Beginning as a piece of street theatre in 2005, 'Potted Potter', condensing all seven of the Harry Potter books into just seventy minutes, arrived as a full show at the Fringe in 2006, and soon became a hit show for kids, adults and Potter fans everywhere. Created and performed by Dan Clarkson and Jeff Turner, the Edinburgh run was quickly followed by a UK tour, with the show later going global, with a second cast required as Dan and Jeff fitted the performances around their work for CBBC.

Returning to the Edinburgh Festival in the following years, 'Potted Potter' soon became something of a Fringe institution, ensuring an eager audience awaiting as spin-off shows 'Potted Pirates' and 'Potted Panto' arrived. And, we're sure, for the latest new show too, 'Potted Sherlock', which will condense all 60 of the famous detective stories into one new Fringe show. Ahead of that we spoke to Clarkson about the Potted shows, condensing Sherlock, and putting on hats. Click here to read the interview.
The founder of the Edinburgh-based Song, By Toad record label and music blog, Matthew Young, has announced that the Pale Imitation Festival will return to this August, running a series of reasonably priced gigs during the Fringe.

Launched last year, Pale Imitation will again showcase some of Scotland's finest independent musical talent at Henry's Cellar Bar, plus there will be one show - Mersault's farewell gig - at the Queen's Hall. That show will cost £12, but all the others will be priced at £5, with £25 buying you a pass to all ten shows at Henry's Cellar Bar. Which is pretty good value we think.

Explaining the thinking behind Pale Imitation, Young previously told ThreeWeeks: "I like the Edinburgh Festival, I really do. Or at least I try. There's lots of awesome stuff happening, but there is also a massive, stifling avalanche of over-priced, imported rubbish which smothers everything in the city and dominates the press and makes it almost impossible to do anything at all in music except sit back for six weeks and wait for it to be over. And being a bloody-minded little shit, I don't accept that".

You can read more from Matthew in this interview he did ahead of the first Pale Imitation last year. And here's the full line-up of shows coming to Edinburgh this August:

2 Aug: Adam Stafford, Le Thug & Duchess
7 Aug: The Leg, Now Wakes The Sea & one more TBC
9 Aug: The Yawns, Sharptooth & alansmithee
13 Aug: Meursault & Plastic Animals: Queen's Hall
14 Aug: Deathcats, Garden Of Elks & Passion Pusher
16 Aug: Jonnie Common, Jesus H. Foxx & Andrew R. Burns
21 Aug: Rick Redbeard, Siobhan Wilson (Ella The Bird) & Kitchen Cynics
23 Aug: LAW, Numbers Are Futile & Wozniak
28 Aug: eagleowl, Ian Humberstone & Smackvan
30 Aug: PAWS, Halfrican & Et Tu Brute!!!

More at songbytoad.com/2014/07/pale-imitation-festival-2014
Every year the Fringe boasts a large number of Shakespeare-related plays. Some are your standard stagings, others are adaptations, others still are inspired by rather than based on one of the Bard's greatest works. ThreeWeeks Co-Editor Caro especially likes the ones that shake things up a bit, and here she recommends three that she thinks sound a bit all right.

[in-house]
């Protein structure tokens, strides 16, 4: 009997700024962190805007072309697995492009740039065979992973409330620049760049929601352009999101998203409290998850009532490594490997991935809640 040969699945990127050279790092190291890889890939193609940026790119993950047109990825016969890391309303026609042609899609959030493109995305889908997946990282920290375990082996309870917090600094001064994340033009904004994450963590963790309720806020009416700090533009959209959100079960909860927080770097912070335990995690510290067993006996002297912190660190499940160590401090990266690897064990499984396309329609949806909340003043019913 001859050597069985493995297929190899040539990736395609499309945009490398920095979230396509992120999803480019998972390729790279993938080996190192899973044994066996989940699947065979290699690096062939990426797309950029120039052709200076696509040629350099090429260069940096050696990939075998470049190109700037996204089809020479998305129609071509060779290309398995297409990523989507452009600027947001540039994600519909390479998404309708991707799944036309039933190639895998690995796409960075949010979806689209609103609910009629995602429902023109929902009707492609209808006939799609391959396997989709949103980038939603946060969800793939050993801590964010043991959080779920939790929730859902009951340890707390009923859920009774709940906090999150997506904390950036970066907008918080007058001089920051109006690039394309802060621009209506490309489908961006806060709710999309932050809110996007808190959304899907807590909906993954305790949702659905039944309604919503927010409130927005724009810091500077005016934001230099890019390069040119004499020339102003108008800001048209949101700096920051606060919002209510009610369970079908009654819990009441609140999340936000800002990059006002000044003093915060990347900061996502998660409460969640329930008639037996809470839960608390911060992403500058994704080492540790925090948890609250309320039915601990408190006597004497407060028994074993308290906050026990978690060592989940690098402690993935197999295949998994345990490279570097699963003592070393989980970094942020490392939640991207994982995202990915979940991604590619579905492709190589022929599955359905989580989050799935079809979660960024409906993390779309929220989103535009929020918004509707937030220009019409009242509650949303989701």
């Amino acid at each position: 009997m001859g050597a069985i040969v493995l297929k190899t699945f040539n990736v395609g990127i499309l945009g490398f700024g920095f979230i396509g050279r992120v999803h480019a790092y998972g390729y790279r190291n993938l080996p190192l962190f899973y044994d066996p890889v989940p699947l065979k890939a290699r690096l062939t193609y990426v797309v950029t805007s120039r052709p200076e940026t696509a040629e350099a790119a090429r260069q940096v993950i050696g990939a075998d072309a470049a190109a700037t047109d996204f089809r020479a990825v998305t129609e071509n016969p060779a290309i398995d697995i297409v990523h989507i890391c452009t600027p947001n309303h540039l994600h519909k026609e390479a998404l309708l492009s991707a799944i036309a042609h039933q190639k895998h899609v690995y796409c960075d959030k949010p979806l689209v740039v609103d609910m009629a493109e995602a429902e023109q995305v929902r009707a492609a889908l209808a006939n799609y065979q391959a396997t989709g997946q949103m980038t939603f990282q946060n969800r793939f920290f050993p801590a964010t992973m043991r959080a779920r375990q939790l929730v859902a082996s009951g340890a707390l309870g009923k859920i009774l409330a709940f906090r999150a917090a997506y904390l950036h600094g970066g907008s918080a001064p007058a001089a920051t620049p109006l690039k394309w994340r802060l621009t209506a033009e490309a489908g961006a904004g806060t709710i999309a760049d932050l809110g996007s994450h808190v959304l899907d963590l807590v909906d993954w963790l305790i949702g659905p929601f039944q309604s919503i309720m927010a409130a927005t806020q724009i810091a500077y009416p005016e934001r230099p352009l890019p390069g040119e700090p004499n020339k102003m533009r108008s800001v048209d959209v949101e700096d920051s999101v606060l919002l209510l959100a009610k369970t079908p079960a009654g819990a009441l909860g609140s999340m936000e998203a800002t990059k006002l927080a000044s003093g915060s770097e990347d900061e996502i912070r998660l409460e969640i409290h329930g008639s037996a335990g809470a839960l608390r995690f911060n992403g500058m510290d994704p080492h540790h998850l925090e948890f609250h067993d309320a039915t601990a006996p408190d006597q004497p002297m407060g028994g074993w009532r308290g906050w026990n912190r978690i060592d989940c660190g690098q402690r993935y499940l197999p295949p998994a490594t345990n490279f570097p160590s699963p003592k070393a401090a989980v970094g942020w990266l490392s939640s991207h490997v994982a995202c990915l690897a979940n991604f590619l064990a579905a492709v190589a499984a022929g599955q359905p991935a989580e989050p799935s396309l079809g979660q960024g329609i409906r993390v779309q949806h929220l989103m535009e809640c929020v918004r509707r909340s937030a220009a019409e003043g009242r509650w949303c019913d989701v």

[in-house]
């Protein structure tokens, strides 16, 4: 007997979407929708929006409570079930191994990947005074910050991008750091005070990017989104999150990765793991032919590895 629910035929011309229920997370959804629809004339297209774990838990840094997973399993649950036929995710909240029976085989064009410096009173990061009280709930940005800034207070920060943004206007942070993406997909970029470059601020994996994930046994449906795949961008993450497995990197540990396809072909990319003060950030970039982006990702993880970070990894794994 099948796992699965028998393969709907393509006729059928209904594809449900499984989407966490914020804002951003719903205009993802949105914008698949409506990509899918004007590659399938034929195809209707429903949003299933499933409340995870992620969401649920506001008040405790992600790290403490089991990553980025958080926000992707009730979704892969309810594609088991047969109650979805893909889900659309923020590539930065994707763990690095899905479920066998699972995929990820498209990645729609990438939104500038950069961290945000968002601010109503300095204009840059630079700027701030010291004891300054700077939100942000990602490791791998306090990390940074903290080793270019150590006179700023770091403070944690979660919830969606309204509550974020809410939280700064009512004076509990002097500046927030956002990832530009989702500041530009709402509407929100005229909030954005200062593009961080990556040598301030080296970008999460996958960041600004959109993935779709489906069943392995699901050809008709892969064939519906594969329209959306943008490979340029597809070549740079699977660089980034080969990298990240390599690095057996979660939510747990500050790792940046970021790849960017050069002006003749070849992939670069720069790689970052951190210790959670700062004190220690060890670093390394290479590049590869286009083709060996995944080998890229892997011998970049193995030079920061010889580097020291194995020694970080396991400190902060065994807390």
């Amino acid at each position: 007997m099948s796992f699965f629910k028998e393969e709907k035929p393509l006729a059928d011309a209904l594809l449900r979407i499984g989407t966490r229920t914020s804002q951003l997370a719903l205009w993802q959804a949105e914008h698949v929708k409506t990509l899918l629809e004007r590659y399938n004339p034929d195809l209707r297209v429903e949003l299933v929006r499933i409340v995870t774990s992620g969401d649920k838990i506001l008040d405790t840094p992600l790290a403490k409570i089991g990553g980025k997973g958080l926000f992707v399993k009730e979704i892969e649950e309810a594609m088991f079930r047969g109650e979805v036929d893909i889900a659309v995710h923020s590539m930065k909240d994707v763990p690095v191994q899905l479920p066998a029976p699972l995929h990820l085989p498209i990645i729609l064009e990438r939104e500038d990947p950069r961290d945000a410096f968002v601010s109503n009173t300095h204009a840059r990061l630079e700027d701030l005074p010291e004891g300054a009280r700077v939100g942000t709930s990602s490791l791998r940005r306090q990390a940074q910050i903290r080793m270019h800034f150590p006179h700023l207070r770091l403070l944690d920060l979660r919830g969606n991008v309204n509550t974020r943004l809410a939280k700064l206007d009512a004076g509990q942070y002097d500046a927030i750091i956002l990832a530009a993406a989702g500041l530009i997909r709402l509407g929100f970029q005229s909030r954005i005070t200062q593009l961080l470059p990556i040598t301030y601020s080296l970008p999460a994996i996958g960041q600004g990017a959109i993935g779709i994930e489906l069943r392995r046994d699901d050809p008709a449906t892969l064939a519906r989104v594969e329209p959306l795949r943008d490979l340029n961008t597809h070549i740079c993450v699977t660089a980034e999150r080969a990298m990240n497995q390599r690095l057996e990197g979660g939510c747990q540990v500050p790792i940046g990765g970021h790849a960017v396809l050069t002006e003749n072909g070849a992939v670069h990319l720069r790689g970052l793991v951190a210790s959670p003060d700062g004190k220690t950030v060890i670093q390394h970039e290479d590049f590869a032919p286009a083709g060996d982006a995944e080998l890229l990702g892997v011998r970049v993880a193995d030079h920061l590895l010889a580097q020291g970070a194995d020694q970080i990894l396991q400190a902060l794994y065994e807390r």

Seussification Of A Midsummer Night's Dream
Well, I wasn't going to see a title like that in the Fringe Programme and breezily thumb past it, was I? I have a child who loves Dr Seuss, after all. And I love it when people irreverently muck around with things that everyone considers sacrosanct... so over to the show's Fringe blurb, which I really can't improve on: "As comedies go, Midsummer's the greatest! Except that the language Will used ain't the latest. Shaky used old words like: Thee, Thou and Thine. It's hard to process that much old at one time. So we ran the script through the Script Squash Two-Fifty. It's a machine that makes old scripts more nifty. It tightens the plot, which is kinda gigantic. The whole play rhymes now and is much less iambic!" Suitable for you and your kids. If they are 6 or above.
TheSpace on North Bridge, from 1 Aug until 9 Aug. Tickets here.

MacBheatha (pictured)

This sounds like it will be brilliant, and it's such an apt way to adapt this particular work; what better way to add a dimension to The Scottish Play than to translate it into Gaelic? It's a two hander, focusing on the tense relationship between MacBheatha and his wife, and won praise from Scotsman critic Joyce McMillan when it was performed at Glasgow's Citizen's theatre late last year. "It offers a fierce insight into the relationship at the centre of one of the world's greatest plays", she wrote, "as well as a reminder that like any other language charged with history and poetry, Gaelic brings its own energy to this great text, along with a profound and thrilling sense of connection to the mediaeval Scotland in which this most famous of stories is set". Sounds good, huh? And it's suitable for non-Gaelic speakers too, so don't be put off, Sassenachs.
Summerhall, from 11 Aug until 24 Aug. Tickets here.

Hamlet Private Eye

Every year at the Fringe there's one particular Shakespeare play that has an especially high profile and this year it appears to be 'Hamlet'; there are loads of productions of it, and shows based on it. I've seen quite a lot of Hamlets this lifetime, though, so I thought I'd go for something completely different, this one, which appears to take the concept and make it into an apparently humorous piece combining the trappings of film noir with, er, slapstick comedy. Looking forward to seeing if the concept works...
theSpace on North Bridge, from 4 Aug until 9 Aug. Tickets here.
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